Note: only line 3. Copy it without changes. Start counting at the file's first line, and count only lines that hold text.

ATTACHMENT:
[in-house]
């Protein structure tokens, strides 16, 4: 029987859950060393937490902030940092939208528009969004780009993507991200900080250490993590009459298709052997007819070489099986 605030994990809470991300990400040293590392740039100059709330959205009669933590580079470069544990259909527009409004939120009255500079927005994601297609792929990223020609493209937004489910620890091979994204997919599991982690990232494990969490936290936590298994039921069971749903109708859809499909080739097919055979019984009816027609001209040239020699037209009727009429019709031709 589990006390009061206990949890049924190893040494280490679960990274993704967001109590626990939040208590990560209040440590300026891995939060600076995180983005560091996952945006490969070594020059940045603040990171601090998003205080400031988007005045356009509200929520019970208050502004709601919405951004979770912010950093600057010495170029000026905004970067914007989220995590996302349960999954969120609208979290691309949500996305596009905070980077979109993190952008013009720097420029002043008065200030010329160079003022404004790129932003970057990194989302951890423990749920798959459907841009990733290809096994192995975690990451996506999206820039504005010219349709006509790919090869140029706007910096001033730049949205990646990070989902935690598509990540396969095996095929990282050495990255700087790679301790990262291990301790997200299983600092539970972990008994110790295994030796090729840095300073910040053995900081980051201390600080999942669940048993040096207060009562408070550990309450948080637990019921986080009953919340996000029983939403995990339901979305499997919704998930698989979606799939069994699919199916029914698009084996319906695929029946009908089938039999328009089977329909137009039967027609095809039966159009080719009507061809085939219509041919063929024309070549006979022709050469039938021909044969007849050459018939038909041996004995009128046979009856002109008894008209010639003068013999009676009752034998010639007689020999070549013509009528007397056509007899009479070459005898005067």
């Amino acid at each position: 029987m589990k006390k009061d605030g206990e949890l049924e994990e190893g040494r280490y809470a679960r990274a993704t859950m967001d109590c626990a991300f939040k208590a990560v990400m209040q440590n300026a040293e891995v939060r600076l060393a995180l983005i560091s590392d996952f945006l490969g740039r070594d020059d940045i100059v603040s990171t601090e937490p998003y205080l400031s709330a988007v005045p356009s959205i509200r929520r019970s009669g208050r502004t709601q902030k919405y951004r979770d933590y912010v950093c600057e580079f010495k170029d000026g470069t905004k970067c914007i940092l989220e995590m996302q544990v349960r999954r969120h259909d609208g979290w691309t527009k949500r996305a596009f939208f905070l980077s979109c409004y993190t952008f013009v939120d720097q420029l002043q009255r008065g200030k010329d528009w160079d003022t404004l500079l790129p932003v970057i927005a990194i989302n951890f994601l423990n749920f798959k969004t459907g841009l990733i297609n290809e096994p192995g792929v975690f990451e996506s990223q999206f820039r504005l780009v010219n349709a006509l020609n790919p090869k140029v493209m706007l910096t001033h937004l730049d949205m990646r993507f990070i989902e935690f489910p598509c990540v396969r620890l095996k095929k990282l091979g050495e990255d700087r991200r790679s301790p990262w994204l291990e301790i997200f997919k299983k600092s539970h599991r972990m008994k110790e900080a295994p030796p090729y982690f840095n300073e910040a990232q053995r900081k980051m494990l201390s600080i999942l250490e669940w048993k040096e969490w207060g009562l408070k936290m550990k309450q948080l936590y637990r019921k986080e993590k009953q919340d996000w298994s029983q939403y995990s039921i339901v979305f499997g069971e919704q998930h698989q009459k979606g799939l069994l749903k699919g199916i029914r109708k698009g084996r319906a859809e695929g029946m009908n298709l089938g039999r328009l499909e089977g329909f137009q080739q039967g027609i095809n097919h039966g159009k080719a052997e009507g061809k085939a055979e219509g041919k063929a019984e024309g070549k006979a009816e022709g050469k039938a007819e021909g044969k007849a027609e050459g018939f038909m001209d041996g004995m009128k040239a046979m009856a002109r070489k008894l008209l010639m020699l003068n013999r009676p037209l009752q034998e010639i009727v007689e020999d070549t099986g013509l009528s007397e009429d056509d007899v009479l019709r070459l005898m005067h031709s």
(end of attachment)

């Amino acid at each position: 029987m589990k006390k009061d605030g206990e949890l049924e994990e190893g040494r280490y809470a679960r990274a993704t859950m967001d109590c626990a991300f939040k208590a990560v990400m209040q440590n300026a040293e891995v939060r600076l060393a995180l983005i560091s590392d996952f945006l490969g740039r070594d020059d940045i100059v603040s990171t601090e937490p998003y205080l400031s709330a988007v005045p356009s959205i509200r929520r019970s009669g208050r502004t709601q902030k919405y951004r979770d933590y912010v950093c600057e580079f010495k170029d000026g470069t905004k970067c914007i940092l989220e995590m996302q544990v349960r999954r969120h259909d609208g979290w691309t527009k949500r996305a596009f939208f905070l980077s979109c409004y993190t952008f013009v939120d720097q420029l002043q009255r008065g200030k010329d528009w160079d003022t404004l500079l790129p932003v970057i927005a990194i989302n951890f994601l423990n749920f798959k969004t459907g841009l990733i297609n290809e096994p192995g792929v975690f990451e996506s990223q999206f820039r504005l780009v010219n349709a006509l020609n790919p090869k140029v493209m706007l910096t001033h937004l730049d949205m990646r993507f990070i989902e935690f489910p598509c990540v396969r620890l095996k095929k990282l091979g050495e990255d700087r991200r790679s301790p990262w994204l291990e301790i997200f997919k299983k600092s539970h599991r972990m008994k110790e900080a295994p030796p090729y982690f840095n300073e910040a990232q053995r900081k980051m494990l201390s600080i999942l250490e669940w048993k040096e969490w207060g009562l408070k936290m550990k309450q948080l936590y637990r019921k986080e993590k009953q919340d996000w298994s029983q939403y995990s039921i339901v979305f499997g069971e919704q998930h698989q009459k979606g799939l069994l749903k699919g199916i029914r109708k698009g084996r319906a859809e695929g029946m009908n298709l089938g039999r328009l499909e089977g329909f137009q080739q039967g027609i095809n097919h039966g159009k080719a052997e009507g061809k085939a055979e219509g041919k063929a019984e024309g070549k006979a009816e022709g050469k039938a007819e021909g044969k007849a027609e050459g018939f038909m001209d041996g004995m009128k040239a046979m009856a002109r070489k008894l008209l010639m020699l003068n013999r009676p037209l009752q034998e010639i009727v007689e020999d070549t099986g013509l009528s007397e009429d056509d007899v009479l019709r070459l005898m005067h031709s």